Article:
Teacher's Blueberries Give Businessman a Lesson About Schools

July 25, 2016

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Schools are not businesses.

Jamie Vollmer, award-winning advocate of public education and author of the book, Schools Cannot Do it Alone, tells the story of his evolution as a business leader who believed that if public education was run like a business all problems would be solved, through a story about blueberries.

Vollmer is a former business executive and attorney who now works to increase public support for America's public schools. Here is an excerpt loosely taken from his book, with his permission:

The Blueberry Story: The teacher gives the businessman a lesson.

I represented a group of business people dedicated to improving public schools. I was an executive at an ice cream company that became famous in the middle 1980s when People Magazine chose our blueberry as the “Best Ice Cream in America.”

I was convinced of two things. First, public schools needed to change; they were archaic mechanisms designed for the industrial age and out of step with the needs of our knowledge society.

Second, educators were a major part of the problem: they resisted change, hunkered down in their feathered nests, protected by tenure and shielded by a bureaucratic monopoly. They needed to look to business. We knew how to produce quality. Zero defects: TQM! Continuous improvement!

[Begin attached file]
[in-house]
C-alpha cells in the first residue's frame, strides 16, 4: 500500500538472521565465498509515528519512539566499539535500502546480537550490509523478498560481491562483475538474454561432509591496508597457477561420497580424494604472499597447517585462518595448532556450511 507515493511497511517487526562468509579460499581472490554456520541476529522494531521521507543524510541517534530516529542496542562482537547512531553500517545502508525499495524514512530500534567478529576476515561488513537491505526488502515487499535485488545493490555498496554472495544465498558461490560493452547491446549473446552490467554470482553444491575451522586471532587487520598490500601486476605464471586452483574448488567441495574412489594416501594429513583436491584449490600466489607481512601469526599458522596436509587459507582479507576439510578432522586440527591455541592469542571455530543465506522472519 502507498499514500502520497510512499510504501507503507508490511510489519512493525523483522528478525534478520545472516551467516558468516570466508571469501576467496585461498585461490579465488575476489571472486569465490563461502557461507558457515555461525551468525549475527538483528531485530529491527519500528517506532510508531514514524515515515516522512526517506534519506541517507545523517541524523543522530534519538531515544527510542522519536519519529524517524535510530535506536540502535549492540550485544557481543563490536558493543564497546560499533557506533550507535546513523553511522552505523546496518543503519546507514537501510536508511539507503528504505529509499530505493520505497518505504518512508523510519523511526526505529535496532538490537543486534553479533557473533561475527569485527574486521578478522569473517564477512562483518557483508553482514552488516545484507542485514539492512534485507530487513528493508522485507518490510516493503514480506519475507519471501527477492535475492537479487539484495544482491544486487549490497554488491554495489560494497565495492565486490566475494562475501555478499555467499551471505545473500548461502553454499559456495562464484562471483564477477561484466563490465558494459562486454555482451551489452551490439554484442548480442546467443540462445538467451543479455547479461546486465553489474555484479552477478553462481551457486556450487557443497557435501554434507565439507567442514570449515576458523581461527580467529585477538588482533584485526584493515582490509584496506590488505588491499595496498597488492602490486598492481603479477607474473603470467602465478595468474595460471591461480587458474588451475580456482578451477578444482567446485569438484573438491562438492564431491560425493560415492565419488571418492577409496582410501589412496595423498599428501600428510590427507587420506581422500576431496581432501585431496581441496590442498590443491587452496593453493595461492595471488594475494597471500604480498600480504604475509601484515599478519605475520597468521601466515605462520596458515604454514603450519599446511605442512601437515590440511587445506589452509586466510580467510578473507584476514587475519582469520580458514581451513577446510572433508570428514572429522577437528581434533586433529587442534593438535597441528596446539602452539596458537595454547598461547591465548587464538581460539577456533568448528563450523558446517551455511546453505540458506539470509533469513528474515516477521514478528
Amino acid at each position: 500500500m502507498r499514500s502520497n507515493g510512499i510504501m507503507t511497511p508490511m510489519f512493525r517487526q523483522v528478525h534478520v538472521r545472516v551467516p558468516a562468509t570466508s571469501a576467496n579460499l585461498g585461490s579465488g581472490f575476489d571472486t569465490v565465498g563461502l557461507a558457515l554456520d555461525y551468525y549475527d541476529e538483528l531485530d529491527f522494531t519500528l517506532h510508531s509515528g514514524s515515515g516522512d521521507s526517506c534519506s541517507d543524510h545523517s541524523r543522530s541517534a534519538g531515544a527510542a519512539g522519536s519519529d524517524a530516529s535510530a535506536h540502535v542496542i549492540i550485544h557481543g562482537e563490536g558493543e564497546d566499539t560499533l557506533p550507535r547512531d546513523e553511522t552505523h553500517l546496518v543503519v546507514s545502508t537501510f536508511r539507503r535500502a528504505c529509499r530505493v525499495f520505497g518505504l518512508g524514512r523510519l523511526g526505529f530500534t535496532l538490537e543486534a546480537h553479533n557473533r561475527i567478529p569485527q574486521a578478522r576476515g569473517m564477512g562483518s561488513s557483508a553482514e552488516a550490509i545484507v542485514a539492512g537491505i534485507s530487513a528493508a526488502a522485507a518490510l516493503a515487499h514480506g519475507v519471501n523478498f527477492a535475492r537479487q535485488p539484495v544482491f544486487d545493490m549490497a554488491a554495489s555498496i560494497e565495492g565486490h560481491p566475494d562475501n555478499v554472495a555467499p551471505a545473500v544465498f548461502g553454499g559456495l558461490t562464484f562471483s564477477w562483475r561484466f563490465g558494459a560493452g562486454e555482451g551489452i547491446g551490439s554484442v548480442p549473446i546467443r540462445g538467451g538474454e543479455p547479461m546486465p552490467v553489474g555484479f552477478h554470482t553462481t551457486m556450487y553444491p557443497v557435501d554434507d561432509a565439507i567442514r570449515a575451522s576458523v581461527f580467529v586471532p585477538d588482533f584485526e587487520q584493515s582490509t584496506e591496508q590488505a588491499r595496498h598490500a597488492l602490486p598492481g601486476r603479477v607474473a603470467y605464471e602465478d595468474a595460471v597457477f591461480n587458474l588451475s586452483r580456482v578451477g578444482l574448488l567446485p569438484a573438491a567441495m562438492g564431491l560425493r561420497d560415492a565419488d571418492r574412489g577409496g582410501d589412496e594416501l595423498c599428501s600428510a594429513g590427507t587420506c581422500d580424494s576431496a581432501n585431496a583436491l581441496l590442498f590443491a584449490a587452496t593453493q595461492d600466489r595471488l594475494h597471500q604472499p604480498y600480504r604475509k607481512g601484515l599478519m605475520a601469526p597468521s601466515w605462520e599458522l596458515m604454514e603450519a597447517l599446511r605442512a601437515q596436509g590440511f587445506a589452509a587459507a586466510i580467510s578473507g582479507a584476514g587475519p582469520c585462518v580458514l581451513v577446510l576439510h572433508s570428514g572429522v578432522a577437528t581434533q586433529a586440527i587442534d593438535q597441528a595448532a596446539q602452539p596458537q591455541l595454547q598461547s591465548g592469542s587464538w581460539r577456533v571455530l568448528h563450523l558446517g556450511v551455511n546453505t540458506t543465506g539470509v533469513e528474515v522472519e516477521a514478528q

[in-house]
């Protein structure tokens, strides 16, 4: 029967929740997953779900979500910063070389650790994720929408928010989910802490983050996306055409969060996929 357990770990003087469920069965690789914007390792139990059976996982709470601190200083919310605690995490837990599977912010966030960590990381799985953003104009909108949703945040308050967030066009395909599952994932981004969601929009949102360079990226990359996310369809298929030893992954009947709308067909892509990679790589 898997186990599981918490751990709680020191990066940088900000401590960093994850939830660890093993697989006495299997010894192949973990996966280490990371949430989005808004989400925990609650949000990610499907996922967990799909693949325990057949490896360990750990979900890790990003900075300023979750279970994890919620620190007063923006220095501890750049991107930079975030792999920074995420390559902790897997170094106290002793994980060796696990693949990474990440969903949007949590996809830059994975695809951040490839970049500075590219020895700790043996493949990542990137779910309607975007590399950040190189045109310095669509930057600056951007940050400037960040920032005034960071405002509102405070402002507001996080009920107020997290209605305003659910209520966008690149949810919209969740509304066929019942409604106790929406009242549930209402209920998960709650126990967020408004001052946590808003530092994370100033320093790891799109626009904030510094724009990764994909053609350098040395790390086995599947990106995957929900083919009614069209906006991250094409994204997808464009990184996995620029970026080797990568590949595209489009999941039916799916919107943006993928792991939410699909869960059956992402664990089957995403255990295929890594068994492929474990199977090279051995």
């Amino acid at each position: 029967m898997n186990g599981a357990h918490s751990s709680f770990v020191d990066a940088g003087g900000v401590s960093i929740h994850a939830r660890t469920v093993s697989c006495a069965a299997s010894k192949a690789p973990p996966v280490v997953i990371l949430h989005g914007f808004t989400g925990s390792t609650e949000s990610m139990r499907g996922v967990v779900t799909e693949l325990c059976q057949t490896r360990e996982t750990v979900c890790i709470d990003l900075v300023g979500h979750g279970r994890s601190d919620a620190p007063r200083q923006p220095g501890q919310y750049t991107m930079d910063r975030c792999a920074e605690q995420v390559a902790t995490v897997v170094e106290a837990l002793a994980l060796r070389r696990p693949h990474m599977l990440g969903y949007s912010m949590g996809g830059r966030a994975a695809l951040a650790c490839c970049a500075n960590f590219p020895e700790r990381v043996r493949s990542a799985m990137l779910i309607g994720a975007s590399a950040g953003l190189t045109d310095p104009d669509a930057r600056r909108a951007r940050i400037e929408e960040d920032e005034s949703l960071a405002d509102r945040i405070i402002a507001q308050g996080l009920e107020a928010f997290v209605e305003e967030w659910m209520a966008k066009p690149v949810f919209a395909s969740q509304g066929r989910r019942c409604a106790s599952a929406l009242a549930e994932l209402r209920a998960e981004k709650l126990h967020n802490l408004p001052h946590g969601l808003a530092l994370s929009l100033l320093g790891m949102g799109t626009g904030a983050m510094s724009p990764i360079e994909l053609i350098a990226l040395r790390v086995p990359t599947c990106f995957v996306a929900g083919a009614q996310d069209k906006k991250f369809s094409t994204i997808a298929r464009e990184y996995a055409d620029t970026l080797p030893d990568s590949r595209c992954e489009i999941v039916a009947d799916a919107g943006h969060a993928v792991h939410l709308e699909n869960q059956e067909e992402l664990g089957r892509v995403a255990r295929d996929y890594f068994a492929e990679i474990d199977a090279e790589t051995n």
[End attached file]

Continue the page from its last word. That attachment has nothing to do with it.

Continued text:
A speech given to a group of educators making these points was perfectly balanced — equal parts ignorance and arrogance.

As soon as I finished, a woman's hand shot up. She appeared polite and pleasant. She was, in addition, a razor-edged, veteran high school English teacher.

She began quietly, “We are told, sir, that you manage a company that makes good ice cream.”

I smugly replied, “Best ice cream in America, Ma'am.”

“How nice,” she said. “Is it rich and smooth?”

“Sixteen percent butterfat,” I crowed.

“Premium ingredients?” she inquired.

“Super-premium!  Nothing but triple A.” I was on a roll. I never saw the next line coming.

“Mr. Vollmer,” she said, “when you are standing on your receiving dock and you see an inferior shipment of blueberries arrive, what do you do?”

In the silence of that room, I could hear the trap snap … I was dead meat, but I wasn't going to lie.

“I send them back.”

She jumped to her feet. “That's right?” she barked, “and we can never send back our blueberries. We take them big and small, rich, poor, gifted, exceptional, abused, frightened, confident, homeless, rude and brilliant. We take them with ADHD, chronic illnesses and English as their second language. We take them all! Every one! And, that, Mr. Vollmer, is why it's not a business. It's a school!”

This story is important for everyone interested in Oklahoma City Public Schools to hear. Ninety percent of our students live in poverty and come through our school doors each day with a host of issues that need attention.

Our teachers, principals and administrators wouldn't even dream of sending them back. They are called to educate and support them, no matter what.

We, as a community must be called to fill in where we are needed. No matter what.

 

Read Mary Mélon's article on The Oklahoman here: http://bit.ly/2abn5d1